Cuervonochaser party hosted by jose cuervo x afropunk on cinco de mayo 3
Photo by Benjamin Lozovsky |
Photo Credit: Benjamin Lozovsky for BFA

Out of Ctrl? SZA Pop-Up Shuts Down a NYC Block

What was intended to be an intimate free show quickly spiraled into an unmanageable mess outside of NYC's The Box last night.

Announced via Instagram over the weekend, SZA's Ctrl pop-up was set up as a gesture of gratitude for the support the singer had received in the wake of her debut album's release. Its lead single, "Love Galore," had gone platinum only a few weeks earlier and as of this morning, the album as a whole is now certified gold. There was a lot to celebrate. But as fans learned last night, sometimes these well-intentioned gifts are grander in premise than in practice.

Fans could be seen lining up outside of The Box as early as noon yesterday, waiting on wristbands that would grant them entry to a pair of free shows at the tiny burlesque club on Chrystie Street. By 6pm, when doors were slated to open for the show, a patient crowd of hundreds (potentially thousands) shut down the block. A group of maybe 20 suspiciously-friendly cops arrived with barricades to help manage a line that had bloomed into a joyous congregation of diehards, singing album cuts as they anxiously awaited a rare opportunity to see the singer perform at such an intimate venue.

But as we approached the top of the next hour, SZA took to her social media platforms to break a bleak prognosis. The second set had been canceled and the show was threatened with an all-out repeal due to complaints from neighbors on a somewhat residential block between Soho and Chinatown. Visibly disappointed, but never deterred, the crowd stuck around right up until the venue reached its 250-person capacity, with some still hoping that a second set might materialize.

It didn't, but the whole thing might have gone down a little easier had that line not watched two buses -- first, a short party bus, then a full greyhound -- deliver 70 or so people from what I am told was the singer's label, RCA, directly to the door. Again, there was a lot to celebrate. For the artist, an unexpected victory that's only growing in sweetness and impact as the year in music continues to unfold. For the label, the fruits of a good investment. But for the fans, it was a moment to get that much closer to the woman that gave the world a hug and measure of control with a fearlessly confessional project. That this night didn't go according to plan as a result of an unforeseen burden on the neighborhood is a touch disingenuous. Had the suits not taken priority over those waiting tirelessly up and down the block, there would have been room for the overwhelming majority of us still standing.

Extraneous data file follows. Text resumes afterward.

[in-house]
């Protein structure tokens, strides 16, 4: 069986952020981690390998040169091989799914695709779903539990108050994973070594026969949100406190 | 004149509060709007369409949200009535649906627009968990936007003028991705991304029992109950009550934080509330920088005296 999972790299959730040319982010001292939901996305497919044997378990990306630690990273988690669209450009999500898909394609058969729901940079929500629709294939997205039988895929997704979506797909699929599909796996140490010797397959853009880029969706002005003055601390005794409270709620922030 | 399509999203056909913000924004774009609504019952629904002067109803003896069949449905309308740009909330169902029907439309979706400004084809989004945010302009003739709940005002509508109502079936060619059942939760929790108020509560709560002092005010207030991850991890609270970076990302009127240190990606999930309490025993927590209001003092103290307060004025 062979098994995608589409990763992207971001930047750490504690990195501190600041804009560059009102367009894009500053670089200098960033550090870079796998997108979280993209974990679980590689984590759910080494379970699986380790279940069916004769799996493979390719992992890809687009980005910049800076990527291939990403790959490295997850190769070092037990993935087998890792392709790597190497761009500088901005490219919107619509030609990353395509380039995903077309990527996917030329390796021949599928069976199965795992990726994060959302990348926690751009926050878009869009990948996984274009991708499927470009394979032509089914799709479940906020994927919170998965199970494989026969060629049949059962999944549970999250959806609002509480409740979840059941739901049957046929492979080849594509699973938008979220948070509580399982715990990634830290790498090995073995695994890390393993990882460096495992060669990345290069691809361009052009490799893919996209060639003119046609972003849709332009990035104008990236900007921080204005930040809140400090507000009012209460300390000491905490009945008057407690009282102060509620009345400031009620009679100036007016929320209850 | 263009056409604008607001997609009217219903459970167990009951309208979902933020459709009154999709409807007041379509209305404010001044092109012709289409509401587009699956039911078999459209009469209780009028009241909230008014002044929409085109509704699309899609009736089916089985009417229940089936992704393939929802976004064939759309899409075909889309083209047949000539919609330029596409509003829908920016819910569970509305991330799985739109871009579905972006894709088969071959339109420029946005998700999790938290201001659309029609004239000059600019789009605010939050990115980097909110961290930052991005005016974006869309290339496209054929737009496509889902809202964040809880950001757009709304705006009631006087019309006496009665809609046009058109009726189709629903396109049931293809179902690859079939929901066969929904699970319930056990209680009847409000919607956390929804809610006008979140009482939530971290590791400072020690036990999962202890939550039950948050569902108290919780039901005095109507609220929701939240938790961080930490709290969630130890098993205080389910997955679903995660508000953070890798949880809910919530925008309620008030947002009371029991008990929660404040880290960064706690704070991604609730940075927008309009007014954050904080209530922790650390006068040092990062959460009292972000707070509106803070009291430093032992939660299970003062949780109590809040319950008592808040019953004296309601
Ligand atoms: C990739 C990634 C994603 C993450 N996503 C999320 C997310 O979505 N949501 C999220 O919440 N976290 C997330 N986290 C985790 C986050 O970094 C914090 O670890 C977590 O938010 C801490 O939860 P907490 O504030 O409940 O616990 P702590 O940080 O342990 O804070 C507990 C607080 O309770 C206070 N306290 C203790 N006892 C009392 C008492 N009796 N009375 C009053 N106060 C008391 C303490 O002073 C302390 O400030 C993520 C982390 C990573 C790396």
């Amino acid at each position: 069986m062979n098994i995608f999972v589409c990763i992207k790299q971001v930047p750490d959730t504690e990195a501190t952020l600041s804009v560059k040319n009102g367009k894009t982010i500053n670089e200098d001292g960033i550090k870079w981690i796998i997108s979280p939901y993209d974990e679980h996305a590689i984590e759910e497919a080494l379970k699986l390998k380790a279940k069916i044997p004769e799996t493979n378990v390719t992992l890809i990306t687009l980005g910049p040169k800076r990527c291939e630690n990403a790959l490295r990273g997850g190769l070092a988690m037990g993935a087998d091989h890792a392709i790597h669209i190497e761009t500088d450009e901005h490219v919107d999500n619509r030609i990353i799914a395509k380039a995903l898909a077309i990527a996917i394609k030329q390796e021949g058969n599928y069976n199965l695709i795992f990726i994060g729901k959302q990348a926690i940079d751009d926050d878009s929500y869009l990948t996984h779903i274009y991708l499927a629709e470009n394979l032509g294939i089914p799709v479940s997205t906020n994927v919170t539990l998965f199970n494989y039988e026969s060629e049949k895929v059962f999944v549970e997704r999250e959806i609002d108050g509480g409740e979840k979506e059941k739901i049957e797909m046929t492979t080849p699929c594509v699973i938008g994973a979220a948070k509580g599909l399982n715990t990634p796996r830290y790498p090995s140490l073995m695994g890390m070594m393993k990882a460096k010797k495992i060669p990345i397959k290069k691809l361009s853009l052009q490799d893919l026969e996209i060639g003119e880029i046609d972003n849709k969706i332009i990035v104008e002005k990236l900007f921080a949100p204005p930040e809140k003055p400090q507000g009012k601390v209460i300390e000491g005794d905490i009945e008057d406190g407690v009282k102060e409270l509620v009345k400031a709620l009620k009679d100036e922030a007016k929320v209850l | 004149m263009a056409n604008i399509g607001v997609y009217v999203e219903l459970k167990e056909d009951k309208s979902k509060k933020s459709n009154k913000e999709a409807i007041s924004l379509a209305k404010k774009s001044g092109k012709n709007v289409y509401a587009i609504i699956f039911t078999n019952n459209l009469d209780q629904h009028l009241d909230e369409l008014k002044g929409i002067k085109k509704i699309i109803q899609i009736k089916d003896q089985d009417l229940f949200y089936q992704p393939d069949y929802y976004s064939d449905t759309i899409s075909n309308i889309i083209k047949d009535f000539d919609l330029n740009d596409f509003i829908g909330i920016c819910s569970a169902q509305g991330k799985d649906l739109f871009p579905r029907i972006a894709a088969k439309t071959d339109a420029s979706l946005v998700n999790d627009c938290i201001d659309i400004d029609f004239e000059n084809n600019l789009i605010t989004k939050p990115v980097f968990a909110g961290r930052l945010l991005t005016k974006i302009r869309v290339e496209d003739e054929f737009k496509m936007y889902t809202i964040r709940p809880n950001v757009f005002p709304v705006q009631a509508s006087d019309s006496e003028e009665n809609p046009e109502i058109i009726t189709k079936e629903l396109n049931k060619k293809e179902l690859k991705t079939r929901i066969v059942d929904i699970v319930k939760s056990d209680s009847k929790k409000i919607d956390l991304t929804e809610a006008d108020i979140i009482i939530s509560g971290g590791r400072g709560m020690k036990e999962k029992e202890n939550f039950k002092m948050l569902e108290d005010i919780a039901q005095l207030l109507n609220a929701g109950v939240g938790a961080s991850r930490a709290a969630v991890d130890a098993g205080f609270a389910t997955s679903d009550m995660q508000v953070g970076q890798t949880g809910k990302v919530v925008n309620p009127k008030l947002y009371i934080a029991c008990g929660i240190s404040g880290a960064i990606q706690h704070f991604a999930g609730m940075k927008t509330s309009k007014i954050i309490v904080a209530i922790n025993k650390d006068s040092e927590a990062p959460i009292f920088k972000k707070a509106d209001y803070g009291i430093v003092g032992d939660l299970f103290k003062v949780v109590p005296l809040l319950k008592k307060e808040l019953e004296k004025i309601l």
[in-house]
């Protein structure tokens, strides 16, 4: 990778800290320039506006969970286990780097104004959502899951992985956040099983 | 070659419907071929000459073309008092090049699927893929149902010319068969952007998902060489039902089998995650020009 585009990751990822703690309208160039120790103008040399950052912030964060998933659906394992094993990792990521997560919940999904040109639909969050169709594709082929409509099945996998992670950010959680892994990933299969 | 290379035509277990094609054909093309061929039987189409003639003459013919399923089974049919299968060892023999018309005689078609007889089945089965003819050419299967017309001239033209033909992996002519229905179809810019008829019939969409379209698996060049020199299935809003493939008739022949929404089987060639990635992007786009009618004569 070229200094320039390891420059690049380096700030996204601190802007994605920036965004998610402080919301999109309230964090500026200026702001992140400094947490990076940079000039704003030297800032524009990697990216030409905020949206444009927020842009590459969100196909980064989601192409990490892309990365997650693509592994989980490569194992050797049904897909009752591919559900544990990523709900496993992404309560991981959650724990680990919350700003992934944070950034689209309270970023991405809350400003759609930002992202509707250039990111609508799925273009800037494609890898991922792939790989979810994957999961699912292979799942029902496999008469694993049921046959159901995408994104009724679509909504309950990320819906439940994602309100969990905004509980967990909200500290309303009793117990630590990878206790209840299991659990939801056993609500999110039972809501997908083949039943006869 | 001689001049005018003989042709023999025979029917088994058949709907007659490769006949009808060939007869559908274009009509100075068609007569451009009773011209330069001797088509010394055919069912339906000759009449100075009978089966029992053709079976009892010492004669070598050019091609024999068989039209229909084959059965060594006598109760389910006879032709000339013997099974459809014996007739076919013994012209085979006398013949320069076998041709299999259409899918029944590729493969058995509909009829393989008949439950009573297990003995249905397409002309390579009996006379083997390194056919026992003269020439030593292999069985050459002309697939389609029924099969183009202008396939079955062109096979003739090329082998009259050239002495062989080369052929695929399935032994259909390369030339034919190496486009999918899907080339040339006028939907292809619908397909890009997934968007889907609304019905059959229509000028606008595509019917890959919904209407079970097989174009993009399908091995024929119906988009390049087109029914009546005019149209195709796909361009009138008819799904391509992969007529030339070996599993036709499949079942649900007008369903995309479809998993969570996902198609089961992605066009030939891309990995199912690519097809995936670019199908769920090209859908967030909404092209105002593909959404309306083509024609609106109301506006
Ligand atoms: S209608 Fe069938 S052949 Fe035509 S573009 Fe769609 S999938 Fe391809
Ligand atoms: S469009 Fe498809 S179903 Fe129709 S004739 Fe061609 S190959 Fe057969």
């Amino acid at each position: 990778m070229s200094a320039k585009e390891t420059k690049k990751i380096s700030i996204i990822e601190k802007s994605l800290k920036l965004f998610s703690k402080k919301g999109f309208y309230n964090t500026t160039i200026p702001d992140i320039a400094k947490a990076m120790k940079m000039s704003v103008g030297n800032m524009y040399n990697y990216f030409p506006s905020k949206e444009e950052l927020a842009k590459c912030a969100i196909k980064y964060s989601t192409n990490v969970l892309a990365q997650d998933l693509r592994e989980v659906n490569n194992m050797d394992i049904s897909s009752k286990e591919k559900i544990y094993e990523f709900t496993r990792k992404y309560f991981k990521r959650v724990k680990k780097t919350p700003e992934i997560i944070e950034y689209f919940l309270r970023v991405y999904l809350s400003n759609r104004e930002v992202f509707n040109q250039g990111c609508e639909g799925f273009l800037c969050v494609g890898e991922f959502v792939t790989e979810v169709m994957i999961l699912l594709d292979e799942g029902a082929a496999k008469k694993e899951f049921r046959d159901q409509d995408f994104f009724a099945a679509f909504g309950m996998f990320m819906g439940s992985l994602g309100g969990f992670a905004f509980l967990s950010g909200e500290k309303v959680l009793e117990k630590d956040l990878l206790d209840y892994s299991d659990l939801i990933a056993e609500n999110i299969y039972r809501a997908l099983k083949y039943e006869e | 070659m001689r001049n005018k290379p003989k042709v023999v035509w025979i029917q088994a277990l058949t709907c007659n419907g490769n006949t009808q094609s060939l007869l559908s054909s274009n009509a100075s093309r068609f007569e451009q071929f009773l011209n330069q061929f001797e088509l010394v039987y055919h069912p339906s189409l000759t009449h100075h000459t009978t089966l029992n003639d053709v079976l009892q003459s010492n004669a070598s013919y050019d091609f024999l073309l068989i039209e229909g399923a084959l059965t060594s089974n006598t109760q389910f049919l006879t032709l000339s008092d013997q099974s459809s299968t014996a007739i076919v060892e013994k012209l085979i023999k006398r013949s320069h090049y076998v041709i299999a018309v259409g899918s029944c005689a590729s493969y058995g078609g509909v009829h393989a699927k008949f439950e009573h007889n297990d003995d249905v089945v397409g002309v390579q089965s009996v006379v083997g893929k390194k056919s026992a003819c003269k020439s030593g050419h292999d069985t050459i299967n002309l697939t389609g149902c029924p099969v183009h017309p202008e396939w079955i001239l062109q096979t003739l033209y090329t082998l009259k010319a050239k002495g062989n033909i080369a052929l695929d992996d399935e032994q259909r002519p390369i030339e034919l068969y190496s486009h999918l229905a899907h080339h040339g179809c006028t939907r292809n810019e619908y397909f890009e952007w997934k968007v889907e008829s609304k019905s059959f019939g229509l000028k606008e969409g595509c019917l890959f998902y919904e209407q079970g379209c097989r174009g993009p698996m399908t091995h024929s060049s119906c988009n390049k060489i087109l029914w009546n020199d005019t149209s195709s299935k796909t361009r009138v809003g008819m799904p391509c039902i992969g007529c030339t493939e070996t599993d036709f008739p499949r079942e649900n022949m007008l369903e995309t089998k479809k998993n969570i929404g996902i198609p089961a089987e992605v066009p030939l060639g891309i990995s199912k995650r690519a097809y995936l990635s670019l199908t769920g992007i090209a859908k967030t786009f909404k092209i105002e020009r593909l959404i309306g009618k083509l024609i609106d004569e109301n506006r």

Music writers learn of these avoidable miscalculations at little to no cost. Even the power of the almighty guest list is no match for the suffocating mismanagements of a generously ambitious gesture. Some of our most memorable moments tend to be on the outside looking in (or just around, in this case.) But we didn't put the full day into securing a spot and we'll likely work our way into the next appearance with a new favor to cash. That leverage is not afforded to the hundreds turned away after sacrificing whatever their day was supposed to entail before responding to the singer's call.

SZA, for her part, is trying to make it right, offering fans discounted tickets to a pair of December shows in the city and promising another free show at a more fitting venue for the occasion down the line. But the burden of compensating fans for their unrequited dedication should fall on the suits, not the artist who stepped out in front of their mess.